Kerri Strugg, Myself & I

Today, you can call me Kerri Strugg.

Not because that’s my name - it’s not, I’m sorry. And not because I had incredible gymnastics skills in the nineties, though I was famous in elementary school for my no-handed somersault. Instead this moniker comes from a major Struggle last night when I was in the middle of rehearsing a tricky choreographed musical number for a show that I’m doing this semester. Even though I’ve gone through this particular jump sequence dozens of times, I completely misjudged the height of a stage table and slammed my shin into the edge of its top. As a result, my leg is puffy and scabby and…oh, I forgot to introduce myself.

I’m Scott. This fall marks my fifth consecutive year of being a college student, though to the parents of prospective applicants, I assure you my story is atypical and my fifth year was entirely intentional. A year and a half ago, I was chosen to be a part of the world’s oldest collegiate a cappella group, the Yale Whiffenpoofs, and decided to take a year off to perform, work full-time and try living on my own for the first time ever. In those twelve months, I got to perform at Carnegie Hall twice, visit more than 25 countries and watch all six seasons of Sex and the City. It was a blast. Now I’m back at school for my senior year and am so thankful for this extra year of pre-work life to try new things and meet new people.

I grew up in Missouri and went to a rural high school in a town that most Missourians have never visited. I do not say “Missourah” - most of us don’t, contrary to popular belief - and I do not live on a farm. My academic focus is in media & cultural studies, an area of studies nested in the Women’s, Gender, & Sexuality Studies Department. This fall I will begin doing research for my senior thesis, which as of yet is untitled and remarkably vague. While I am currently performing in the Yale Dramat fall show, I have also sung with Mixed Company, a co-ed a cappella group and the University Church Choir. This year, I am also serving as Silliman College’s representative to the Senior Class Council, which is basically in charge of all fun that occurs during senior year.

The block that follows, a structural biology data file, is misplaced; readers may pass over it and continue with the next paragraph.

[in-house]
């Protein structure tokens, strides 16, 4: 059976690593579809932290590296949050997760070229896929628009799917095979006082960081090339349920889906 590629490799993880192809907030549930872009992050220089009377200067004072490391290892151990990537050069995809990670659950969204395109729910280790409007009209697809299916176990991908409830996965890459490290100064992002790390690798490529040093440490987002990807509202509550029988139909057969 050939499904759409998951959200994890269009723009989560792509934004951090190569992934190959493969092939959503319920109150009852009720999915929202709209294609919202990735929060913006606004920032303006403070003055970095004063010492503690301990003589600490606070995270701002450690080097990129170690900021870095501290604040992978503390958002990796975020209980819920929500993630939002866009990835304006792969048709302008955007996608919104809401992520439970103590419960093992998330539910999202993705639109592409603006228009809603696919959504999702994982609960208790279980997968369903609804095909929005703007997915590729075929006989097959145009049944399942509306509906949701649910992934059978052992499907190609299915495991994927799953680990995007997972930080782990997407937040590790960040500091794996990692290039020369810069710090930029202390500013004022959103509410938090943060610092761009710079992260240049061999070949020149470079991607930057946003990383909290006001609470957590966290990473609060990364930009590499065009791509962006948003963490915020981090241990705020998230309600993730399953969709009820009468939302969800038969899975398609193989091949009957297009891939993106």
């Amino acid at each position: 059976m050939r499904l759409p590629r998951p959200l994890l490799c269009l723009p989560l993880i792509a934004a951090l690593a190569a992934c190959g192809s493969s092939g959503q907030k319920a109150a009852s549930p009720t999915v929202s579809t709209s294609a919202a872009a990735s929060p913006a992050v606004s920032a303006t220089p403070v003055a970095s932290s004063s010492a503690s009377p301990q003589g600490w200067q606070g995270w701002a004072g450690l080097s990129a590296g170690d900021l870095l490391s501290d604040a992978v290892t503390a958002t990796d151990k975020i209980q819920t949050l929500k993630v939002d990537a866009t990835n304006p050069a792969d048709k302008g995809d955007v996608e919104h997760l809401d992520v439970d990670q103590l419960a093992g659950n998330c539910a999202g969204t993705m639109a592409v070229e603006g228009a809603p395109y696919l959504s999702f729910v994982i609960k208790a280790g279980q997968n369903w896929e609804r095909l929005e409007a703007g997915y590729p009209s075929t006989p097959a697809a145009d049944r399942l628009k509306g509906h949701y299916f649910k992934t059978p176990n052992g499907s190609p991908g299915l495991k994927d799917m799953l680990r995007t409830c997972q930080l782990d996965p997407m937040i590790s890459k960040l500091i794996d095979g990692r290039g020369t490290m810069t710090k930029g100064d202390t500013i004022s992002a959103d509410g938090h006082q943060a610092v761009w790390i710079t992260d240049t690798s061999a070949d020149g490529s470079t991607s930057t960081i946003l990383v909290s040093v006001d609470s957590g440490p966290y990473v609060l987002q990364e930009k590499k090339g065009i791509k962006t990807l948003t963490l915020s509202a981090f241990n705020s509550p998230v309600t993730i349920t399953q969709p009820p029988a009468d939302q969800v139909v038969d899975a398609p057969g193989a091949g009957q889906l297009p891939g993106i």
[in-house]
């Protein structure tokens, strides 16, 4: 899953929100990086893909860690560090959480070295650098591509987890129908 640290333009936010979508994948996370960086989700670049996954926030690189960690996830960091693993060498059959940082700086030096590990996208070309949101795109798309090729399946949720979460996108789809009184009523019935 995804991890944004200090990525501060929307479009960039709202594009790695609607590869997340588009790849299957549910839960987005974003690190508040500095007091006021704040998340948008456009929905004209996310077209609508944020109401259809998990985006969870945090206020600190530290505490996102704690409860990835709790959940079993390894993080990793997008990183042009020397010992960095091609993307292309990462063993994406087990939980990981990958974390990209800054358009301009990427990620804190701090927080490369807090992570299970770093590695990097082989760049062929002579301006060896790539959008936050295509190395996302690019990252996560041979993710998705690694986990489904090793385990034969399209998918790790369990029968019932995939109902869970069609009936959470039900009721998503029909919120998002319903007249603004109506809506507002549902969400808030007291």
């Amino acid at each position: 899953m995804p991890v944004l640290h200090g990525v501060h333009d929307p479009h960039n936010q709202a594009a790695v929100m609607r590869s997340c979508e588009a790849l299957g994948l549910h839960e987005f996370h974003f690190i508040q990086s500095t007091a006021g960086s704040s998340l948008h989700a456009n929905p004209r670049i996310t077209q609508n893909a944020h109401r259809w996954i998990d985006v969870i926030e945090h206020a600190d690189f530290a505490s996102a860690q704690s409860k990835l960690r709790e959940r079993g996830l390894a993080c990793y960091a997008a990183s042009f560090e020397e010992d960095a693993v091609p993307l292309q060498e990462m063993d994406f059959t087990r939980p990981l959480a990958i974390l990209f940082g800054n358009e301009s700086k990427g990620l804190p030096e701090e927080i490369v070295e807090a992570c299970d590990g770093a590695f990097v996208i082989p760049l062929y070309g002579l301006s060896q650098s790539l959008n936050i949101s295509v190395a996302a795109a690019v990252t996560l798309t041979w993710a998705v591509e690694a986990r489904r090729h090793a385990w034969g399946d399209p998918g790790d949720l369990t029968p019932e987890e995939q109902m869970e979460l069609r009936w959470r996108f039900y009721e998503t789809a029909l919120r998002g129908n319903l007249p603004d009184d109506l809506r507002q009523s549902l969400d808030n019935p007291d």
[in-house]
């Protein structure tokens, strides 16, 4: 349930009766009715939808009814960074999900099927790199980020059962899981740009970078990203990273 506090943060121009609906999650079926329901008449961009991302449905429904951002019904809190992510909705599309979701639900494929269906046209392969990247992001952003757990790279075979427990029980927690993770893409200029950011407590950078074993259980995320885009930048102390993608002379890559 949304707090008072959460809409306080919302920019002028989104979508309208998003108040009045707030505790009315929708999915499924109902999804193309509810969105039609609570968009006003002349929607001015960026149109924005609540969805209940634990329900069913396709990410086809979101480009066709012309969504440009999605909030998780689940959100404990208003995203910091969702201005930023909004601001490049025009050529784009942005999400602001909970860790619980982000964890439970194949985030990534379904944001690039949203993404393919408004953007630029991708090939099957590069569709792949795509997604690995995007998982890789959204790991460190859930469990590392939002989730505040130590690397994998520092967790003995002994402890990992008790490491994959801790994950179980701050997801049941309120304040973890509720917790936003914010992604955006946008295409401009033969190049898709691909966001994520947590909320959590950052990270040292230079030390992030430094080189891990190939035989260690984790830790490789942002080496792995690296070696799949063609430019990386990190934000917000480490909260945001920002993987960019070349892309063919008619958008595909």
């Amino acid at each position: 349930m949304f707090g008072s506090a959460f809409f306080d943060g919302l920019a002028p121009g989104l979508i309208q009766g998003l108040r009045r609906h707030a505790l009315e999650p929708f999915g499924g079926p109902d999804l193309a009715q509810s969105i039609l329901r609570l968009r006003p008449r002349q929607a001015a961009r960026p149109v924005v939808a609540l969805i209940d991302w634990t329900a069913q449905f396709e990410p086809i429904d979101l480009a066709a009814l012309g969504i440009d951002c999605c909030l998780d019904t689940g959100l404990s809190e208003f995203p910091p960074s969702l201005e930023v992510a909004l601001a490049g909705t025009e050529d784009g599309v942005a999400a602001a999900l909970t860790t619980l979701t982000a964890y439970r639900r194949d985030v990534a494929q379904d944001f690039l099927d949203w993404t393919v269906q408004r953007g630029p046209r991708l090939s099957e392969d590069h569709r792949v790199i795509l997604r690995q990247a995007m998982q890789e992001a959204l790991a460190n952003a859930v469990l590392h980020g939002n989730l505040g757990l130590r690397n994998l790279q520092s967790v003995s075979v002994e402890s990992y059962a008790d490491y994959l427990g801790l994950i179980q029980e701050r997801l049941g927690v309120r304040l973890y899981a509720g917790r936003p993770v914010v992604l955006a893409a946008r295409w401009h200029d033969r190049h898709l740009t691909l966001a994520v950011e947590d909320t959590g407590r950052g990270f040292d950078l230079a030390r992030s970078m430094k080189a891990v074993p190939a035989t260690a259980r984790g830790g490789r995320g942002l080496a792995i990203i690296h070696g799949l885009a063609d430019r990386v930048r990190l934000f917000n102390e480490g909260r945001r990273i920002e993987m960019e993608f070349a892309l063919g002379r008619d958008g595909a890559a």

I love being in rehearsal for a show. I used to do some theater in high school and performed as part of the ensemble in the commencement musical my freshman year here, but none of those experiences have been as transformative as these last few weeks have been. Despite the ridiculous hours that this show and its production staff requires of me, I am never happier than when I finish a scene that makes me proud. The tensions that I discover on stage between private me (How do I feel today? What am I self-conscious about?) and public me (Am I slouching? Are my eyes engaged?) seem to me to be so important in the requisite process of post-adolescent self-discovery. The show has helped me to think a lot about my motivation for action off stage and the ways in which the subtlest physical or vocal cues can be incredibly significant to an observer.

Maybe it’s the one Tylenol tablet talking, but this leg issue is no big deal and it certainly seems like an acceptable sacrifice for the amount of joy that I usually get out of singing music with a lot of heart and acting on stage with my friends. By tomorrow, I have high hopes that I will have finished with this Struggle and will be able to get back to the intense pace of real life. I am so grateful to have this opportunity to share my life with all of you and I hope you keep reading.

Take care,